9. I can’t say I know the man really well. I’m just from his district, and thus have seen and talked to him at quite a few events in the past six years or so.

    I believe he has done some good things, such as his unrelenting advocacy for protecting Pinon Canyon. (That’s not all, just the first thing that pops to my mind.)

    However, in the past few years he has taken some stances and said some things that made me uncomfortable. It SEEMS TO ME that his pride in being known as an onery ol’ cowpoke has…begun to mean more to him than being known for ordinary common sense.

    I have no way of knowing that is for sure the case, or what might be the cause of it if it’s true. I do know from observation that he seems to be feeling some effects of age. (I was surprised this year to see him walking hesitantly, like he was in pain, afraid of tripping, or both.) I also know his wife has been dealing with a serious health challenge, and that certainly has an effect on a spouse.

    Finally, I am fairly certain he is term limited, and won’t be able to run for state rep again. This may be making him lean towards doing whatever he damn well pleases, believing he has no future need to appeal to his constituents.

    Again, the above is my personal speculation, not proven fact. But in case it might be of some use to someone, I decided to share it.

    1. It’s easy to forget that our legislators are people, too. I maintain, of course, that McKinley is wrong, appallingly so, and in somebody or other’s pocket with this unrelenting battle in support of animal abuse at the expense of an existing system that provides effective and cost-effective enforcement. But it’s interesting to see another side to him, too.

      They’re all just people, when you get right down to it, and most of them probably breathe a big sigh of relief when term limited at McKinley’s age. Much as I loathed former President GWB, I could feel his gratitude from here when he finally got to go home to Texas, and that made me empathize a wee bit with him.  

      1. about why you come here. I can’t overestimate the value of the education I have received on these pages.

        I was fortunate (?) to have spent about 5 years visiting the Capitol in Denver many times each session. I was working as a citizen advocate, and for a short time a paid lobbyist, for sensible O&G regs (we won..Yay!!). It was there I met and interacted with McKinley.

        It’s easy to forget that our legislators are people, too.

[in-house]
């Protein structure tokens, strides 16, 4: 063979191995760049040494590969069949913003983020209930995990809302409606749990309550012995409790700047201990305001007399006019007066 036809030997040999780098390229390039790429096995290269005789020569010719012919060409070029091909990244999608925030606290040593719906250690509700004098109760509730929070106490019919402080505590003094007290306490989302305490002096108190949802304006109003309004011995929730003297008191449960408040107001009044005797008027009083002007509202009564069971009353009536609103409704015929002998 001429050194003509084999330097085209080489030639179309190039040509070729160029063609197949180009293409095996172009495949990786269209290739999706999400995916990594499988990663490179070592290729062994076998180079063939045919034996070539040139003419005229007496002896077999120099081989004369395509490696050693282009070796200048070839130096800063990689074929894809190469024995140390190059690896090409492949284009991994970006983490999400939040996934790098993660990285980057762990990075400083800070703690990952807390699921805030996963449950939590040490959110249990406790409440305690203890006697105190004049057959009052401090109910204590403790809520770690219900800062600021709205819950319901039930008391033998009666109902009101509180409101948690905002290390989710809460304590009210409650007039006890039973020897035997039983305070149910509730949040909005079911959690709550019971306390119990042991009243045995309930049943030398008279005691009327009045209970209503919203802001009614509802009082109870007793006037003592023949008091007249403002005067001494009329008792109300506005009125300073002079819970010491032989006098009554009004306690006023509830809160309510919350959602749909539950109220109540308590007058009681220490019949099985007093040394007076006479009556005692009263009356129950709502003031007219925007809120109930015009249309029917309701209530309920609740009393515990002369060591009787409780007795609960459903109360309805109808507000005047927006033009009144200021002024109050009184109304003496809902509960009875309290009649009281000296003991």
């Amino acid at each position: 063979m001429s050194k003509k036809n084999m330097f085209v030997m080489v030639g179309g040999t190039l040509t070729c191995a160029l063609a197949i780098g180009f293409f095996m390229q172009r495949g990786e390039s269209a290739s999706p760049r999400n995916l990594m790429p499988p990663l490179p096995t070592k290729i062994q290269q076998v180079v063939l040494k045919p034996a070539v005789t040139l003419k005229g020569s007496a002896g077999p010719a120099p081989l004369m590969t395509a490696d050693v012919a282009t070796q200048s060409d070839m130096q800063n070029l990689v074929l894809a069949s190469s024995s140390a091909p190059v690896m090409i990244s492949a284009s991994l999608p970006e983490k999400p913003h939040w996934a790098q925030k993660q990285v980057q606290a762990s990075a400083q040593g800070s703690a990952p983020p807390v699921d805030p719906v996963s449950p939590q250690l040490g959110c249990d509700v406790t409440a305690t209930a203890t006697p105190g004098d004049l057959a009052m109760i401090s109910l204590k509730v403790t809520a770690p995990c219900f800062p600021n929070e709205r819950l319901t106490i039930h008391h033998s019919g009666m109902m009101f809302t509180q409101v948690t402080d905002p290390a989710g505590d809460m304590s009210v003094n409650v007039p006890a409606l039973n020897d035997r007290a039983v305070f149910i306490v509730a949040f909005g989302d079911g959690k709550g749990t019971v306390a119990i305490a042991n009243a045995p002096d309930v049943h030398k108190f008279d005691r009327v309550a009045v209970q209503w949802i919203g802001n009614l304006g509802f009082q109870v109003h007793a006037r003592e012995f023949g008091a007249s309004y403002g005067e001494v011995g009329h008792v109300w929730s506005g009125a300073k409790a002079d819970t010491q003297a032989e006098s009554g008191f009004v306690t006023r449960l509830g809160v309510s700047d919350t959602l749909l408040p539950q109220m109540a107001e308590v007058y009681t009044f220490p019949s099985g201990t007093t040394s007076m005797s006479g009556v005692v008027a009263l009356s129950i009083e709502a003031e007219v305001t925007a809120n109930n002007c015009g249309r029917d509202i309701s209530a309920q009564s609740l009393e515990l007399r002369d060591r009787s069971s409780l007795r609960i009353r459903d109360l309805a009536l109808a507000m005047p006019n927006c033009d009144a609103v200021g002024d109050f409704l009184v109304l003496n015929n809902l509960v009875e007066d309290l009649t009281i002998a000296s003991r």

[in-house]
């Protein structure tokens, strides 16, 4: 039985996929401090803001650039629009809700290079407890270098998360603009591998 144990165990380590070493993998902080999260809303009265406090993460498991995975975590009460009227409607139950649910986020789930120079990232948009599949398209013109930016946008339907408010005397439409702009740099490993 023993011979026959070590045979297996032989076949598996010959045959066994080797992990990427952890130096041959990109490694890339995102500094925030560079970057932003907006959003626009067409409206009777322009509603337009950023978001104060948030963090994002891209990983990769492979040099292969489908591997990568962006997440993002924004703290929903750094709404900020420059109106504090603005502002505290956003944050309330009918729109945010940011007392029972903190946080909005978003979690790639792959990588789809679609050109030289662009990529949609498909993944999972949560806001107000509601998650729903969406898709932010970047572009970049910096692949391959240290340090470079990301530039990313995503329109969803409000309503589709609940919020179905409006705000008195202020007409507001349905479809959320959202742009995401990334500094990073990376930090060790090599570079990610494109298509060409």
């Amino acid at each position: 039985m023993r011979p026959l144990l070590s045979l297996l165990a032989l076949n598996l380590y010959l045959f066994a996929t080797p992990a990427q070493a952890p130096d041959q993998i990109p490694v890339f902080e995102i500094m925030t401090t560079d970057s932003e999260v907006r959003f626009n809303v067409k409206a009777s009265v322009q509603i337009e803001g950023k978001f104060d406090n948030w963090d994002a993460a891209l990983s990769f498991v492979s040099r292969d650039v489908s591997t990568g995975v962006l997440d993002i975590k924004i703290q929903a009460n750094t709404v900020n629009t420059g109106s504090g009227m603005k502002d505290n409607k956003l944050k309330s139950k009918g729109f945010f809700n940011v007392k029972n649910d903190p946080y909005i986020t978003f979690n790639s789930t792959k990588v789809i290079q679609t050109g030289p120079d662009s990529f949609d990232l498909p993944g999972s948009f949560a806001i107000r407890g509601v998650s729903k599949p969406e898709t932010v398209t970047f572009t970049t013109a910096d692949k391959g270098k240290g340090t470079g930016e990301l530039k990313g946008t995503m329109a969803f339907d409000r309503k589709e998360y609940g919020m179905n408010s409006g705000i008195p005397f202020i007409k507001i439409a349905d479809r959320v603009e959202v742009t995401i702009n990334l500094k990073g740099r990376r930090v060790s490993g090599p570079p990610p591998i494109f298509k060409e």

This is so true. I personally respect the fortitude and thick skin it takes to do a legislators job. It ain’t easy.

        But, the human being who gets placed in such an influential position cannot stop being human. That leads to a phenomenon I also observed on a few trips to DC for federal level O&G stuff.

        I will go out on a limb and say a majority of the decisions made in government are made for the wrong reasons…and it’s usually personal.

        Personal wealth…personal turf…personal ideology…and on. The benefit to the citizen at large usually falls way down the list of reasons why.

        Sorry if that sounds cynical, but that is my personal observation.   🙂

  10. first diary. Not that I wasn’t expecting top work from you, PC, given your insightful, inciteful, and witty record of comments.

    Let’s kill this bill. (Is it OK if I picture you dressed all in yellow?)

    1. What kind words. I’m blushing!

      You can picture me in yellow if you like, but I have the full outfit (sword too) from the last scene of the second movie–with the blue skirt, when she finally DOES kill Bill. I like a little Tarantino in my Halloween.

  11. Called Max Tyler and spoke to Austin.  Austin felt that Rep Tyler would be against the bill.

    Called Rep Sonnenburg and spoke to an assistant.  Her impression was that he was leaning against the bill.

    Called Rep Baumgartner and spoke to an assistant, who said He would “look at both sides”

    Called Rep Mckinley and left him a voice mail.  She is very passionate about animals, as am I. I suspect that her voice mail to him probably wasn’t very sweet.

    Tomorrow we are going to tackle the rest of the committee.  This link takes you to the committee page which will give you telephone and e-mails.  She said that two of the people she spoke with said that phone calls get more attention.

    I guess I am addressing this to the lurker/learner community more than the regular posters. I suspect there are a lot of us. This is an opportunity  for  us to be politically active.  I would urge each of you to call your Rep and the members of the committee and let them know how you feel on this issue.

    Colopols, I hope this post is okay.  I don’t intend to offend.

  12. My black lab isn’t my best friend, she’s a part of my family. Your diary made me angry then sad, then angry again. I have called and will continue to call the Reps on the committee and ask them to kill this disgusting bill. I have always believed that how you treat an animal is a direct reflection of your values. I live in a neighborhood where nearly everyone has a dog. You better believe I will be letting each and every neighbor, regardless of party, know about this bill. I can’t think of a single neighbor who wouldn’t call DDFL if they saw a mistreated pet.

    Congratulations on a successful first diary. More importantly, thank you so much for the information and starting a very informative conversation….and for your passion in protecting those who can’t protect themselves. My beautiful Abbie-dog thanks you too.  

    1. I feel the same way about my pup. If it weren’t for the role of nonprofits in investigating cruelty, his parents would never have been rescued from a hoarding situation, and he never would have been born. (Things happen when you remove 70+ intact animals from the crates they’ve lived in their whole lives and move them around a lot… some of those things, if someone looks away for just long enough, eventually result in puppies.)

      I will be attending the hearing tomorrow, it having been fortuitously scheduled on a holiday from work for me. Please do keep calling right up until it starts. I know three on the committee are opposed for sure so far and only one–McKinley–can be assumed to be definitely in favor. Here’s hoping things go our way! I’ll report back.